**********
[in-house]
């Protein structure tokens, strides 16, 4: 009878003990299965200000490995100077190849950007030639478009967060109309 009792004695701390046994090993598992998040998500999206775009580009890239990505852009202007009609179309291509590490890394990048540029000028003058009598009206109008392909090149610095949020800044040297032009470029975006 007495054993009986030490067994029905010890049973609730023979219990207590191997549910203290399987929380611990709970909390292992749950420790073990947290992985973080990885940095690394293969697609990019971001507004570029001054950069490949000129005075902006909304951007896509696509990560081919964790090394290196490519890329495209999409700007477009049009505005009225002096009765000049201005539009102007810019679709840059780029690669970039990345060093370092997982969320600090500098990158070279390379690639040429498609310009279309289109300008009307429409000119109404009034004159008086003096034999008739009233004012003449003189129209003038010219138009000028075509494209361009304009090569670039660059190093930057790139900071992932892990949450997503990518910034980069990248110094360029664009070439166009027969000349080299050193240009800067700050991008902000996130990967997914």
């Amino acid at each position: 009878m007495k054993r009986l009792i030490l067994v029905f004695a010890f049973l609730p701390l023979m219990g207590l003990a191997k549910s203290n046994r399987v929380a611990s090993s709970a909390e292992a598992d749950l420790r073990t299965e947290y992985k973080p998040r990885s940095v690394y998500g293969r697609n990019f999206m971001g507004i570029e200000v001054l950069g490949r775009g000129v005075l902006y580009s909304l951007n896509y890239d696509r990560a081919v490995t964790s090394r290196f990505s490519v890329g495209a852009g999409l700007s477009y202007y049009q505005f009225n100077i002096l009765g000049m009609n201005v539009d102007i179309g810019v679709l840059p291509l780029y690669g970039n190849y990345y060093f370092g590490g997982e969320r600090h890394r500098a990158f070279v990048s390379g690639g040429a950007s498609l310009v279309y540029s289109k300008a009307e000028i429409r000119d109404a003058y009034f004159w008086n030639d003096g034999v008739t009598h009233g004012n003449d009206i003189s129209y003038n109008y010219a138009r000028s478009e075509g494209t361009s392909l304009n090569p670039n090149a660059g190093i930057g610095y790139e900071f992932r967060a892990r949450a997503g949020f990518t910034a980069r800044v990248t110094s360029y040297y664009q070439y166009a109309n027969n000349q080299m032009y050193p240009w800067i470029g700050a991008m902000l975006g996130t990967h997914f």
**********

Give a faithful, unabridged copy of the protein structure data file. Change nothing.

[in-house]
């Protein structure tokens, strides 16, 4: 009878003990299965200000490995100077190849950007030639478009967060109309 009792004695701390046994090993598992998040998500999206775009580009890239990505852009202007009609179309291509590490890394990048540029000028003058009598009206109008392909090149610095949020800044040297032009470029975006 007495054993009986030490067994029905010890049973609730023979219990207590191997549910203290399987929380611990709970909390292992749950420790073990947290992985973080990885940095690394293969697609990019971001507004570029001054950069490949000129005075902006909304951007896509696509990560081919964790090394290196490519890329495209999409700007477009049009505005009225002096009765000049201005539009102007810019679709840059780029690669970039990345060093370092997982969320600090500098990158070279390379690639040429498609310009279309289109300008009307429409000119109404009034004159008086003096034999008739009233004012003449003189129209003038010219138009000028075509494209361009304009090569670039660059190093930057790139900071992932892990949450997503990518910034980069990248110094360029664009070439166009027969000349080299050193240009800067700050991008902000996130990967997914």
């Amino acid at each position: 009878m007495k054993r009986l009792i030490l067994v029905f004695a010890f049973l609730p701390l023979m219990g207590l003990a191997k549910s203290n046994r399987v929380a611990s090993s709970a909390e292992a598992d749950l420790r073990t299965e947290y992985k973080p998040r990885s940095v690394y998500g293969r697609n990019f999206m971001g507004i570029e200000v001054l950069g490949r775009g000129v005075l902006y580009s909304l951007n896509y890239d696509r990560a081919v490995t964790s090394r290196f990505s490519v890329g495209a852009g999409l700007s477009y202007y049009q505005f009225n100077i002096l009765g000049m009609n201005v539009d102007i179309g810019v679709l840059p291509l780029y690669g970039n190849y990345y060093f370092g590490g997982e969320r600090h890394r500098a990158f070279v990048s390379g690639g040429a950007s498609l310009v279309y540029s289109k300008a009307e000028i429409r000119d109404a003058y009034f004159w008086n030639d003096g034999v008739t009598h009233g004012n003449d009206i003189s129209y003038n109008y010219a138009r000028s478009e075509g494209t361009s392909l304009n090569p670039n090149a660059g190093i930057g610095y790139e900071f992932r967060a892990r949450a997503g949020f990518t910034a980069r800044v990248t110094s360029y040297y664009q070439y166009a109309n027969n000349q080299m032009y050193p240009w800067i470029g700050a991008m902000l975006g996130t990967h997914f």